3 Tips To Reverse Hearing Loss

Reverse Hearing Loss

You  will know a word is harmful—and has done lasting damage—if your ears ring after you move away from its source

More than half of people in their 50s have some degree of hearing loss. But the Stones and The Who may not be entirely to blame. In fact, some deficits are temporary and can easily be reversed. Here are three common reason of hearing loss in midlife adults—and how to turn the volume back up.

Clogged Ears

About 13 million people (that’s 1 in 20 adults) visit the doctor each year to have earwax removed, according to a report from the American Academy of Otolaryngology-Head and Neck Surgery (AAO-HNS). Peter Roland, MD, professor and chairman of the department of otolaryngology/head and neck surgery at the University of Texas Southwestern Medical Center says ” “We can hear with as little as 3 to 5{754741679431ceb09efae6e94320565469f785b1bbff1b66db1121ae80245ef8} of the canal clear, so it may take years for enough wax to accumulate to stifle hearing,”  But if water gets in—while you shower, for example—it can cause wax to swell and create a blockage.” When that happens, patients often worry they’ve suddenly gone deaf. Fortunately (and to their relief), hearing is immediately restored after their ears are cleared.

Clogs, which can cause pain, dizziness and a full feeling in the ears, require a visit to your doctor or an otolaryngologist. The AAO has okayed three treatments: wax-dissolving solutions, irrigation (squirting a jet of water or saline into the canal to break up wax and allow the canal to empty), and manual removal (using an instrument such as a suctioning device to pull wax out). Your physician will determine which one is the  best choice for you.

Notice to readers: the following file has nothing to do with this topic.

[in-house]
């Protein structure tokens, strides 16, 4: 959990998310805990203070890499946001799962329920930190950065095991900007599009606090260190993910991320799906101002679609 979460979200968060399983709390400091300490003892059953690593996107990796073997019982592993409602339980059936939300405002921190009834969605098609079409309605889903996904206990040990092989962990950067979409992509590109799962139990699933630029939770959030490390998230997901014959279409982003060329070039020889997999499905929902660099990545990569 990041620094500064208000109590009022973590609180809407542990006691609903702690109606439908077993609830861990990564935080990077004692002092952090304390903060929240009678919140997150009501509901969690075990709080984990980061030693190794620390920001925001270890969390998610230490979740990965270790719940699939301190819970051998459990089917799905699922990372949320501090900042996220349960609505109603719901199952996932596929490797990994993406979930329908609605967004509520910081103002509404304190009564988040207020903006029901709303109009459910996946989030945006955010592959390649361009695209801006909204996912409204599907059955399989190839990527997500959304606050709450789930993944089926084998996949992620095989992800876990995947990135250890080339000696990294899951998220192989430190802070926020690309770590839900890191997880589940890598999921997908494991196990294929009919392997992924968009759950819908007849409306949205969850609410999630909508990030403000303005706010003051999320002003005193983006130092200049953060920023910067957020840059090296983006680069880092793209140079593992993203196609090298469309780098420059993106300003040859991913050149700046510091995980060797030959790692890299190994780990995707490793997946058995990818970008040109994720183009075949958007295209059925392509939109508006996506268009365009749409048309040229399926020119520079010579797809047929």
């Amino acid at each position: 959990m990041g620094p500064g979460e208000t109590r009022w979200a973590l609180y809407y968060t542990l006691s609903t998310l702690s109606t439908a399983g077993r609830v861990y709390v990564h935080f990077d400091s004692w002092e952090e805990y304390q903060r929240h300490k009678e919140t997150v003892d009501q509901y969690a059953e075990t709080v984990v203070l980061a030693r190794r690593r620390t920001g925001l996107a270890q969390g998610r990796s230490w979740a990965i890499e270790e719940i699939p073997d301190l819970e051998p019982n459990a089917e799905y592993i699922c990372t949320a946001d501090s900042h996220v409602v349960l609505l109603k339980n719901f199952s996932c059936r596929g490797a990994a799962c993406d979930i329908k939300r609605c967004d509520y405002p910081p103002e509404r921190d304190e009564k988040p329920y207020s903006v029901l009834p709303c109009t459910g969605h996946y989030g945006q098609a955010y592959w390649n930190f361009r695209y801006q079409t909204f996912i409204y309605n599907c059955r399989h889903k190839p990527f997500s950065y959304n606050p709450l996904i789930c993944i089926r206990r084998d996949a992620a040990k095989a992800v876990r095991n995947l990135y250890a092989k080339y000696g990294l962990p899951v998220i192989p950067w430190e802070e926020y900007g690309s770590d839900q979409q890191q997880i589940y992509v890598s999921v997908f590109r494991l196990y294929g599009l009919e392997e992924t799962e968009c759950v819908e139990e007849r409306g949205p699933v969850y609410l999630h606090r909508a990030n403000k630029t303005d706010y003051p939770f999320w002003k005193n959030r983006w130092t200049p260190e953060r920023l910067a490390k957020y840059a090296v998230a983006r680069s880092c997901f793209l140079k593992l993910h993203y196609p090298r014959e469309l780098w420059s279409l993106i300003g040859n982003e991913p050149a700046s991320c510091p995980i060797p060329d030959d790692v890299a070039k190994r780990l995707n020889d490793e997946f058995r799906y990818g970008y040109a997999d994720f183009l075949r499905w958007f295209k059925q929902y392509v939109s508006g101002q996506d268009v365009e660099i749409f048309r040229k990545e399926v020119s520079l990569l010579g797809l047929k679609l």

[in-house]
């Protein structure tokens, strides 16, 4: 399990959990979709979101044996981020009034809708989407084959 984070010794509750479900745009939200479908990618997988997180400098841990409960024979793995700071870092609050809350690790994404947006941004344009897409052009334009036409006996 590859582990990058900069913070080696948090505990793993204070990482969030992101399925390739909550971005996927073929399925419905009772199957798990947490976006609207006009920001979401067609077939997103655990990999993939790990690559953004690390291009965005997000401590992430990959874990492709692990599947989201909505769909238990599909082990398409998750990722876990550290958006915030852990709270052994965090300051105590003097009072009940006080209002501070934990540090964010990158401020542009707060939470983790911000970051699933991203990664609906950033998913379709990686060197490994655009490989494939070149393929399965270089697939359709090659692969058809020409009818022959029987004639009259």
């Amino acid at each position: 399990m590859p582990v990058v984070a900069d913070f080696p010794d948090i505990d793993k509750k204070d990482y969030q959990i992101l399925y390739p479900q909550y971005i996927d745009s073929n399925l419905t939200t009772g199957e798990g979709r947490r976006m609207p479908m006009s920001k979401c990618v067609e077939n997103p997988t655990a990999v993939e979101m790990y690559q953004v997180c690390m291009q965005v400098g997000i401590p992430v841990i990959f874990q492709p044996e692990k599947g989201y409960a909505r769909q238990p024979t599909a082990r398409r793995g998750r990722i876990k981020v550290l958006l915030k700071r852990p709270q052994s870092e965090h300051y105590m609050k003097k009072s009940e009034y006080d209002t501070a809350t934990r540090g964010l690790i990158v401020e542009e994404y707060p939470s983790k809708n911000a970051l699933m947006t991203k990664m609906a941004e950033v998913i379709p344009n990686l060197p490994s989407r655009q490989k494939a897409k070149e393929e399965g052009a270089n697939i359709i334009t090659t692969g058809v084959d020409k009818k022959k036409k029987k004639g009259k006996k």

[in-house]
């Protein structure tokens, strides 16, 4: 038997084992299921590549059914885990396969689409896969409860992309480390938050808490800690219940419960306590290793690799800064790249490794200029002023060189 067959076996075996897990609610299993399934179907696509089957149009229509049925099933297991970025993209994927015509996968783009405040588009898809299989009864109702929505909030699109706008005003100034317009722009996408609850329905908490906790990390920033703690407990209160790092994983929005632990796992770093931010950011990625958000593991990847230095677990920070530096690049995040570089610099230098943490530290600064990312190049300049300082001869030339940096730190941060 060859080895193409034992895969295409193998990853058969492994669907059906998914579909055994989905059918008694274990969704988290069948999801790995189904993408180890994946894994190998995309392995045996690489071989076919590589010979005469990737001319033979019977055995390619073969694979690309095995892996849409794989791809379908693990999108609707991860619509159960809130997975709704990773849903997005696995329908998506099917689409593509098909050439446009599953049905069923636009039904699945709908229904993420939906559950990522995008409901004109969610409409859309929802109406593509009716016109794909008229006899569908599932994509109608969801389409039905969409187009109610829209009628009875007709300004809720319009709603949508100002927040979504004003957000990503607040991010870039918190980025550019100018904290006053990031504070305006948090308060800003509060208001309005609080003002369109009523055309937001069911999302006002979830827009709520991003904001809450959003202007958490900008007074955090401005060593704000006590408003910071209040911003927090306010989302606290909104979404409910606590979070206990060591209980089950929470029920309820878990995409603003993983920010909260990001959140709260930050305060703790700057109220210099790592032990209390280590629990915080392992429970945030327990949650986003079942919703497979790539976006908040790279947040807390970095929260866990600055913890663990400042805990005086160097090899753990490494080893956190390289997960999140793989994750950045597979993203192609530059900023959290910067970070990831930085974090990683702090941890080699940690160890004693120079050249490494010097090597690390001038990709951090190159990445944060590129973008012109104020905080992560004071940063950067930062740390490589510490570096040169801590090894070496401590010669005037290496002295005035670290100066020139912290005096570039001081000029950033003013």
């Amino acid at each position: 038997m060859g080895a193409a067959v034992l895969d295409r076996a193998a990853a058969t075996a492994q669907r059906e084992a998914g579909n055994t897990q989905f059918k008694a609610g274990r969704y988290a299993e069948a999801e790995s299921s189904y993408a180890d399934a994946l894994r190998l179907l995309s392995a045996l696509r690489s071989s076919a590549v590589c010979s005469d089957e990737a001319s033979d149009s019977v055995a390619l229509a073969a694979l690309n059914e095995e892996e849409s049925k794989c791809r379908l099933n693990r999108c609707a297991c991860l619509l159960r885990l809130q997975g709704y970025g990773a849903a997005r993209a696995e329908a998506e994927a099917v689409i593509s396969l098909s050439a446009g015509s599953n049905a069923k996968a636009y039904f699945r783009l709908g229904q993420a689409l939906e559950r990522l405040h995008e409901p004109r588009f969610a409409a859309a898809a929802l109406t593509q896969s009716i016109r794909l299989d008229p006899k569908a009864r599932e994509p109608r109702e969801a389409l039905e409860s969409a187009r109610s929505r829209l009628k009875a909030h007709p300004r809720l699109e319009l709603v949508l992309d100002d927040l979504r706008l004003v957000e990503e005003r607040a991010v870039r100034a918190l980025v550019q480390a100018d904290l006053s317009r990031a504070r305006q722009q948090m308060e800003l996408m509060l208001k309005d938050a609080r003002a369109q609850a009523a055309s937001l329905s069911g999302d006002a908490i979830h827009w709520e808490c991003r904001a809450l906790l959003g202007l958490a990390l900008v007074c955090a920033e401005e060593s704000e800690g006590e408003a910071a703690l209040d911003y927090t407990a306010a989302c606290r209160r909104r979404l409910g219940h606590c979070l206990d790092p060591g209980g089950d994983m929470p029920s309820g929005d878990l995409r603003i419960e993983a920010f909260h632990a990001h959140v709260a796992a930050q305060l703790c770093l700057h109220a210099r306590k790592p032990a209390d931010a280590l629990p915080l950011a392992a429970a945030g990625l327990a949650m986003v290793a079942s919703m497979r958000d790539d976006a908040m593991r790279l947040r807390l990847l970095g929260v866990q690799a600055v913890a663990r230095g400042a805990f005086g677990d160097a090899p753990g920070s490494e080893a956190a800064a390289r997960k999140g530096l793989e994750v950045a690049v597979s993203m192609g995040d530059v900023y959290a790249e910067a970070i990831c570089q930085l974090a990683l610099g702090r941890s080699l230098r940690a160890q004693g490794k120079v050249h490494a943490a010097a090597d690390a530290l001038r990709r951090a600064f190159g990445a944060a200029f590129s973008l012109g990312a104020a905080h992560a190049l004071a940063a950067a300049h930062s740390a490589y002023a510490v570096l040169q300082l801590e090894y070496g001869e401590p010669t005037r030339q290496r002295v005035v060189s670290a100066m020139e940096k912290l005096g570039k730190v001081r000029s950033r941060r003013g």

Undiagnosed Allergy

Blocked sinuses caused by colds, infections of sinus, and allergies can temporarily cause hearing loss when the Eustachian tube—the channel responsible for regulating ear pressure—swells shut, sucking fluid into the ear space, says Roland. What appears to be a recurring cold may actually be an undiagnosed allergy that secure your ears from clearing, leaving them chronically blocked. Identifying and treating the hearing loss condition will help you cut down on attacks and better manage the chronic congestion and buildup of fluid that cause muffled hearing.

NSAIDs

Timothy C. Hain, MD, professor of neurology, otolaryngology, and physical therapy at Northwestern University says that, High doses of aspirin (more than 10 a day) or other NSAIDs such as ibuprofen (800 mg, three times a day) can cause tinnitus—a disruptive and irritating noise in the head without an external sound source.

Worse, NSAIDs also temporarily disable the ear’s protective outer hair cells, leaving you more vulnerable to sound damage, according to Hain. (Taking a daily baby aspirin of 81 mg for heart health does not damage hearing or cause tinnitus, he adds.) Tolerance varies, and some people are more sensitive to lower doses. If you notice ringing after starting these medications, ask your doctor about switching to acetaminophen, which doesn’t affect ears.

Protect Your Ears from These Everyday Noisemakers

BLENDERS AND COFFEE GRINDERS: Some models may exceed 90 dB. Muffle the sound by wrapping a large kitchen towel around the base, where the motor is, when in use.

GARBAGE DISPOSAL: Older models can exceed the safety threshold. Use earplugs when standing near the sink while the disposal’s running.

MP3 PLAYER: The American Speech-Language-Hearing Association tested various MP3 players and found that an iPod set at 50{754741679431ceb09efae6e94320565469f785b1bbff1b66db1121ae80245ef8} volume pumps out up to 101 dB, well over the recommended safety threshold.

HAIR DRYER: Set on high, a typical model can reach 95 dB; even with normal use, its close proximity to ears is enough to cause damage.

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